Introduction to Mathematical Physics/Statistical physics/Constraint relaxing

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We have defined at section secmaxient external variables, fixed by the exterior, and internal variables free to fluctuate around a fixed mean. Consider a system L being described by N+N' internal variables \index{constraint} n_1,\dots,n_N,X_1,\dots,X_{N'}. This system has a partition function Z^{L}. Consider now a system F, such that variables n_iare this time considered as external variables having value N_i. This system F has (another) partition function we call Z^{F}. System L is obtained from system F by constraint relaxing. Here is theorem that binds internal variables n_i of system L to partition function Z^F of system F :

Theorem:

Values n_i the most probable in system L where n_i are free to fluctuate are the values that make zero the differential of partition function Z^{F} where the n_i's are fixed.

Proof:

Consider the description where the n_i's are free to fluctuate. Probability for event n_1=N_1,\cdots,n_N=N_N occurs is:


P(n_1=N_1,\cdots,n_N=N_N)=\sum_{(l)/n_1=N_1,\cdots,n_N=N_N}P^{L}_l

So

\begin{matrix}
P(n_1=N_1,\cdots,n_N=N_N) = \\
&&\frac{1}{Z^{nl}} e^
{-\lambda_{n_1}N_1-\cdots-\lambda_{n_N}N_N} \sum_{(l)/n_1 =
N_1,\cdots,n_N=N_N} e^ {-\lambda_{X_1}\bar X_1-\lambda_{X_2}\bar X_2} 
\end{matrix}

Values the most probable make zero differential dP(n_1=N_1,\cdots,n_N=N_N) (this corresponds to the maximum of a (differentiable) function P.). So


d\log(Z^{F})=\sum_i \frac{\partial \log(Z^{F})}{\partial n_i}dn_i=0

Remark:

This relation is used in chemistry: it is the fundamental relation of chemical reaction. In this case, the N variables n_i represent the numbers of particles of the N species i and N'=2 with X_1=E (the energy of the system) and X_2=V (the volume of the system). Chemical reaction equation gives a binding on variables n_i that involves stoechiometric coefficients.

Let us write a Gibbs-Duheim type relation \index{Gibbs-Duheim relation}:


S^{F}/k=\lambda_{X_1}\bar X_1+\lambda_{X_2}\bar X_2+\ln (Z^{F})


S^{L}/k=\lambda_{X_1}\bar X_1+\lambda_{X_2}\bar X_2+\lambda_{n_1}\bar{n_1}+\cdots+\ln (Z^{L})

At thermodynamical equilibrium S^{F}=S^{L}, so:


\lambda_{n_i}=\frac{\partial \ln (Z^{F})}{\partial n_i}

Example:

This last equality provides a way to calculate the chemical potential of the system.\index{chemical potential}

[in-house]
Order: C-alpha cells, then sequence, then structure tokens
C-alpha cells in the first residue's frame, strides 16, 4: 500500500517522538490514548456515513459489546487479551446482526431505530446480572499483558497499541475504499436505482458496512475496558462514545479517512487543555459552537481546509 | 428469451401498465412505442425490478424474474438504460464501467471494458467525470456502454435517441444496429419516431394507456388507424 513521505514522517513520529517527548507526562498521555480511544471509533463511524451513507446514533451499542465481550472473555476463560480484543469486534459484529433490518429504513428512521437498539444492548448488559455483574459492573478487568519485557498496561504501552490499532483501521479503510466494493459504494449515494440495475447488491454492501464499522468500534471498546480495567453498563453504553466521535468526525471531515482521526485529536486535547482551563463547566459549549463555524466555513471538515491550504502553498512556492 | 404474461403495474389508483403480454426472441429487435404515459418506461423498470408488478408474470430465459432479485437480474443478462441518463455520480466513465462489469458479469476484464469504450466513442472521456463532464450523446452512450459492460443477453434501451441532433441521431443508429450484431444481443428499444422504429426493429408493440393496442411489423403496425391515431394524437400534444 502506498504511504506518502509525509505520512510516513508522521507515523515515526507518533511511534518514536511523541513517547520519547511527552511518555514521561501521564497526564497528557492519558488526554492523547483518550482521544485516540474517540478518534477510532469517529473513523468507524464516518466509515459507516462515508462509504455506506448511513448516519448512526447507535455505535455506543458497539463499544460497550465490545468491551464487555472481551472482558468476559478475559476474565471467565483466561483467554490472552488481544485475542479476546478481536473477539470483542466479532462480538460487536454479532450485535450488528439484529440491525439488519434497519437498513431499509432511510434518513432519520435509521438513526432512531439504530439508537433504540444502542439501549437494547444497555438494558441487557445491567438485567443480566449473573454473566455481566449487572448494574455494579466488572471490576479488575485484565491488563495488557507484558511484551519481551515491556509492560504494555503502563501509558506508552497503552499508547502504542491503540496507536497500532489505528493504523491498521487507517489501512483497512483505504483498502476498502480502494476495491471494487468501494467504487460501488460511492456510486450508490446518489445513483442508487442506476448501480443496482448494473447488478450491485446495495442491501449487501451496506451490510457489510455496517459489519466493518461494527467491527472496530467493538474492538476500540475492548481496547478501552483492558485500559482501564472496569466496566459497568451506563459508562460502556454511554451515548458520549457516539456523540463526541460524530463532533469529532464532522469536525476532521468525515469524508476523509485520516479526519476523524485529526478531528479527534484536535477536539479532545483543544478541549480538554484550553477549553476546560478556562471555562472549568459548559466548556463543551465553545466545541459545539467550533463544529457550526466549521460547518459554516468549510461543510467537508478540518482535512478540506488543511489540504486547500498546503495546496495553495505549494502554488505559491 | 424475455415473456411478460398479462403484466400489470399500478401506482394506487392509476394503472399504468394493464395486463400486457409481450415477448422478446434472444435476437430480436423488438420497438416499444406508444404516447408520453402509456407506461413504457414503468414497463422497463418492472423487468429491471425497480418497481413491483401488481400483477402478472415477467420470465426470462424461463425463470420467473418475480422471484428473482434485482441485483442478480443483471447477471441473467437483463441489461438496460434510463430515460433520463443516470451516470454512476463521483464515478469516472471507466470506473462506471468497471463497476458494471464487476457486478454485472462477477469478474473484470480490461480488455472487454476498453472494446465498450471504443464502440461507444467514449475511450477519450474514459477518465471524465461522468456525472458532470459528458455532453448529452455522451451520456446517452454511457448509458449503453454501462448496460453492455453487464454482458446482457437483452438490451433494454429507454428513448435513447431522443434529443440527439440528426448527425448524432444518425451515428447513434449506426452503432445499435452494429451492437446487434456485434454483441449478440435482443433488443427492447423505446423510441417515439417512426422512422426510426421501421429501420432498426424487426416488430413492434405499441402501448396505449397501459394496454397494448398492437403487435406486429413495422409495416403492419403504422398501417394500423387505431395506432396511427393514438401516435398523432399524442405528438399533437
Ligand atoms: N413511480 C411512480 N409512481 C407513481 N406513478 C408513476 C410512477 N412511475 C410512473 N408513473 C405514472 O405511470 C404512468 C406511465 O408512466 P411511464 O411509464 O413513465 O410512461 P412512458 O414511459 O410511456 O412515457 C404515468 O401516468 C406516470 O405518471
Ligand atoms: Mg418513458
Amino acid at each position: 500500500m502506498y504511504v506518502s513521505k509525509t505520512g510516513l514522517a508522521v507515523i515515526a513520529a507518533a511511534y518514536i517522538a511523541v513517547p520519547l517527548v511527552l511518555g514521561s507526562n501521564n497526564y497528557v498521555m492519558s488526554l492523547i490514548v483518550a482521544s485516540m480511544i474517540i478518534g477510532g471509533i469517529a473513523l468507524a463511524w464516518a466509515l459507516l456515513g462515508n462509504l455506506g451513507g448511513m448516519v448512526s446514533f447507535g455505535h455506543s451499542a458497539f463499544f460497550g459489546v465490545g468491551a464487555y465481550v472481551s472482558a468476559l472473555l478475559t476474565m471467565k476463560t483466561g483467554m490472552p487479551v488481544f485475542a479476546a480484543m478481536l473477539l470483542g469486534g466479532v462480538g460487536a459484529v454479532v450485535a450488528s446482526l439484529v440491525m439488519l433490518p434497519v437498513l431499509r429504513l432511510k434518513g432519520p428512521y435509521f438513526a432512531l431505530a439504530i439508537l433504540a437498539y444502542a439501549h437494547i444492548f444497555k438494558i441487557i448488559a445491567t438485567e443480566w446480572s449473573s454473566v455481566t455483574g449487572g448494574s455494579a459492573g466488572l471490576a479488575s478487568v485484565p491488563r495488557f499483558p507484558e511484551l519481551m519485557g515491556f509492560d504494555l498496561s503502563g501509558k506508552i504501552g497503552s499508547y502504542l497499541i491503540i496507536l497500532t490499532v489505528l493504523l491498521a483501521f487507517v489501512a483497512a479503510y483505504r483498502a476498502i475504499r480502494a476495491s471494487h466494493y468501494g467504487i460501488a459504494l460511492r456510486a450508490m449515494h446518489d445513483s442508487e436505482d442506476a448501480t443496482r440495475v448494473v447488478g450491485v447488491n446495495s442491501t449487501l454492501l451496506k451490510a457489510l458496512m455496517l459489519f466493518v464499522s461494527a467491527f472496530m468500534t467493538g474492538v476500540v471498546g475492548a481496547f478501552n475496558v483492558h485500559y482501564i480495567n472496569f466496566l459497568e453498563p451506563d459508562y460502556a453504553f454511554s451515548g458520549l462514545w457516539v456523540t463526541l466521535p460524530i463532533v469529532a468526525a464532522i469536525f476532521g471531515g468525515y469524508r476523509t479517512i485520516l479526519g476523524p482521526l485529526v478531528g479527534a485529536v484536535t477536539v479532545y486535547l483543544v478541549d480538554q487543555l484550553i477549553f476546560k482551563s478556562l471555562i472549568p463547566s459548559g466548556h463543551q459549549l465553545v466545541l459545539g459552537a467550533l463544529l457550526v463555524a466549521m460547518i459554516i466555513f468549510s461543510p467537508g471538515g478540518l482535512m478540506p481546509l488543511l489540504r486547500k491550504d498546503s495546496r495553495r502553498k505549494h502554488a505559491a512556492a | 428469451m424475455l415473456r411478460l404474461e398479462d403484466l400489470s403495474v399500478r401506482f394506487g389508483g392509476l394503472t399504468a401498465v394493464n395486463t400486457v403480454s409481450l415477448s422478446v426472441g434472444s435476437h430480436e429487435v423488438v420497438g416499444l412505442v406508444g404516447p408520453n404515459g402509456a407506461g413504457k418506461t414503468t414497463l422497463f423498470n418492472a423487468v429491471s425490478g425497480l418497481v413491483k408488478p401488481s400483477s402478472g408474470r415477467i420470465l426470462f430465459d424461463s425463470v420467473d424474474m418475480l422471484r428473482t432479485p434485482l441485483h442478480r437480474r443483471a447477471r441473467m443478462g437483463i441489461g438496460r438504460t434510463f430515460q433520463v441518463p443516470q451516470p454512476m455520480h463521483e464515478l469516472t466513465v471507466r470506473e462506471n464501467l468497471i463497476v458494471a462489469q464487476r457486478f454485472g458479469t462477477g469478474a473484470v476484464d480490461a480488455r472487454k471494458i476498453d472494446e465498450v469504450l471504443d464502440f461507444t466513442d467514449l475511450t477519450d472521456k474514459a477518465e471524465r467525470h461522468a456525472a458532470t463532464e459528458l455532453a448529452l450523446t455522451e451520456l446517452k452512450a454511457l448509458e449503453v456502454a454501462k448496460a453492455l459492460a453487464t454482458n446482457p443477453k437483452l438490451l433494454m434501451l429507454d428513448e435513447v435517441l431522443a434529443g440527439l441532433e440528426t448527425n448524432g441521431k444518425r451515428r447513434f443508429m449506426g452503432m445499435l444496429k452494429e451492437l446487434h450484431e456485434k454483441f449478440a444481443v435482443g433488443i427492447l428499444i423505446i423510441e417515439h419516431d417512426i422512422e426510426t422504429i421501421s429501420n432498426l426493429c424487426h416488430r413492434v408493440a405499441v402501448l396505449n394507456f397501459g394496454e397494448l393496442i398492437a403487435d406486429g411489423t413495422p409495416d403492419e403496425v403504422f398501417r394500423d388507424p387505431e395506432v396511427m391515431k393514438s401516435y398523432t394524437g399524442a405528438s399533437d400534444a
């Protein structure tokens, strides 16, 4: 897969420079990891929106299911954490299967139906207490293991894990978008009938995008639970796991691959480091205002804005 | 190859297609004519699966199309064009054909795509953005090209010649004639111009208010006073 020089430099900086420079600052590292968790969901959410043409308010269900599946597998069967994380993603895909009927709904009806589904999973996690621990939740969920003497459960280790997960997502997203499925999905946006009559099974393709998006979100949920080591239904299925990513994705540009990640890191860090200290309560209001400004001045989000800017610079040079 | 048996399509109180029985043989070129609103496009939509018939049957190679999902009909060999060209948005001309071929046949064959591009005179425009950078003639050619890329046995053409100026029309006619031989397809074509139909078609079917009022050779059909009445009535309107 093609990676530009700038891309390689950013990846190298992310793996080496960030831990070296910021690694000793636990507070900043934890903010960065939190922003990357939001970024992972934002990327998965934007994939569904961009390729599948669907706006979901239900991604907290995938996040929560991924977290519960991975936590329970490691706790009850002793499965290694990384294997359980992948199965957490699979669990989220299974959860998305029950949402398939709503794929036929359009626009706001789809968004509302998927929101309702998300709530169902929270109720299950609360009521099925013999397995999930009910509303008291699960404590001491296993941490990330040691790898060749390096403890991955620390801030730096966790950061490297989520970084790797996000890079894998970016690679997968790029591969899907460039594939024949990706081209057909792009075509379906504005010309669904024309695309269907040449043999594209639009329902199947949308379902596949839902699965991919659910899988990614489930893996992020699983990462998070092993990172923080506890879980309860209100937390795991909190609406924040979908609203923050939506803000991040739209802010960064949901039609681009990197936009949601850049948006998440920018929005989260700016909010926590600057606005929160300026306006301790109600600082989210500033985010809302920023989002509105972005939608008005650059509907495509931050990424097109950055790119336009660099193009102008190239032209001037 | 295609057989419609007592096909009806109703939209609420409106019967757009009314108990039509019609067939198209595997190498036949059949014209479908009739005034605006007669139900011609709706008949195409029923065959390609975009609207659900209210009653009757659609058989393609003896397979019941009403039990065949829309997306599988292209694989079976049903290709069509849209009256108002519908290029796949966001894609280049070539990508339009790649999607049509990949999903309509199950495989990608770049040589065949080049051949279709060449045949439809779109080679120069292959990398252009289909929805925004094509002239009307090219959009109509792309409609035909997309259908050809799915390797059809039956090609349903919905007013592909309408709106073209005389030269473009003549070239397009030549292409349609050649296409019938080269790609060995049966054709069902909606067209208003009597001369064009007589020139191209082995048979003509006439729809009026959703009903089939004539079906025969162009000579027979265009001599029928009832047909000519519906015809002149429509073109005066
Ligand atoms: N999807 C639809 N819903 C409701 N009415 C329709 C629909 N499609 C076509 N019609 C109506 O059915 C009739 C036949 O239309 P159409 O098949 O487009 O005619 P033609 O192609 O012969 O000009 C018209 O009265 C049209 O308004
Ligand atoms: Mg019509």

\mu_i=\frac{\partial \ln (Z^{F})}{\partial n_i}

In general one notes -\ln(Z^{F})=G.

Example:

Consider the case where variables n_i are the numbers of particles of species i. If the particles are independent, energy associated to a state describing the N particles (the set of particles of type i being in state l_i) is the sum of the N energies associated to states l_i. Thus:


\ln Z^F(\lambda_{X_1},\lambda_{X_2},n_1,n_2)=\ln
Z^F_1(\lambda_{X_1},\lambda_{X_2},n_1)+\dots+\ln
Z^F_N(\lambda_{X_1},\lambda_{X_2},n_N)

where Z^F_i(\lambda_{X_1},\lambda_{X_2},n_i) represents the partition function of the system constituted only by particles of type i, for which the value of variable n_i is fixed. So:


\frac{\partial \ln Z^F_1}{\partial n_1} dn_1+\dots+\frac{\partial \ln
Z^F_N}{\partial n_N} dn_N=0

Remark:

Setting \lambda_1=\beta,\lambda_2=\beta p and \lambda_{n_1}=-\beta\mu with G=-k_BT\ln Z^{nf}, we have G(T,p,n)=E+pV-TS and G'(T,p,\mu)=E+pV-TS-\mu-{n_1}. This is a Gibbs-Duheim relation.

Example:

We propose here to prove the Nernst formula\index{Nernst formula} describing an oxydo-reduction reaction.\index{oxydo-reduction} This type of chemical reaction can be tackled using previous formalism. Let us precise notations in a particular case. Nernst formula demonstration that we present here is different form those classically presented in chemistry books. Electrons undergo a potential energy variation going from solution potential to metal potential. This energy variation can be seen as the work got by the system or as the internal energy variation of the system, depending on the considered system is the set of the electrons or the set of the electrons as well as the solution and the metal. The chosen system is here the second. Consider the free enthalpy function  G(T,p,n_i,E_p). Variables n_i and E_p are free to fluctuate. They have values such that G is minimum. let us calculate the differential of G:

dG(T,p,n_i,E_p)=\frac{\partial G}{\partial T} dT + \frac{\partial G}{\partial p} dp + \sum_i \frac{\partial G}{\partial n_i} dn_i + \frac{\partial G}{\partial E_p} dE_p

Using definition\footnote{the internal energy U is the sum of the kinetic energy and the potential energy, so as G can be written itself as a sum:

G=U+pV-TS

}

of G:

\frac{\partial G}{\partial E_p}=1

one gets:

0=\sum_i\mu_idn_i+dE_p

If we consider reaction equation:


Ox+n\bar e\longrightarrow Red

0=\sum_i \mu_i \nu_i d\xi +nq(V_{red}-V_{ox})

So:

V_{red}-V_{ox}=\frac{\sum_i\nu_i\mu_i}{nF}

dG can only decrease. Spontaneous movement of electrons is done in the sense that implies dE_p < 0. As dE_p^{ext}=-dE_p^{int} we chose as definition of electrical potential:

V^{ext}=-V^{int}

Nernst formula deals with the electrical potential seen by the exterior.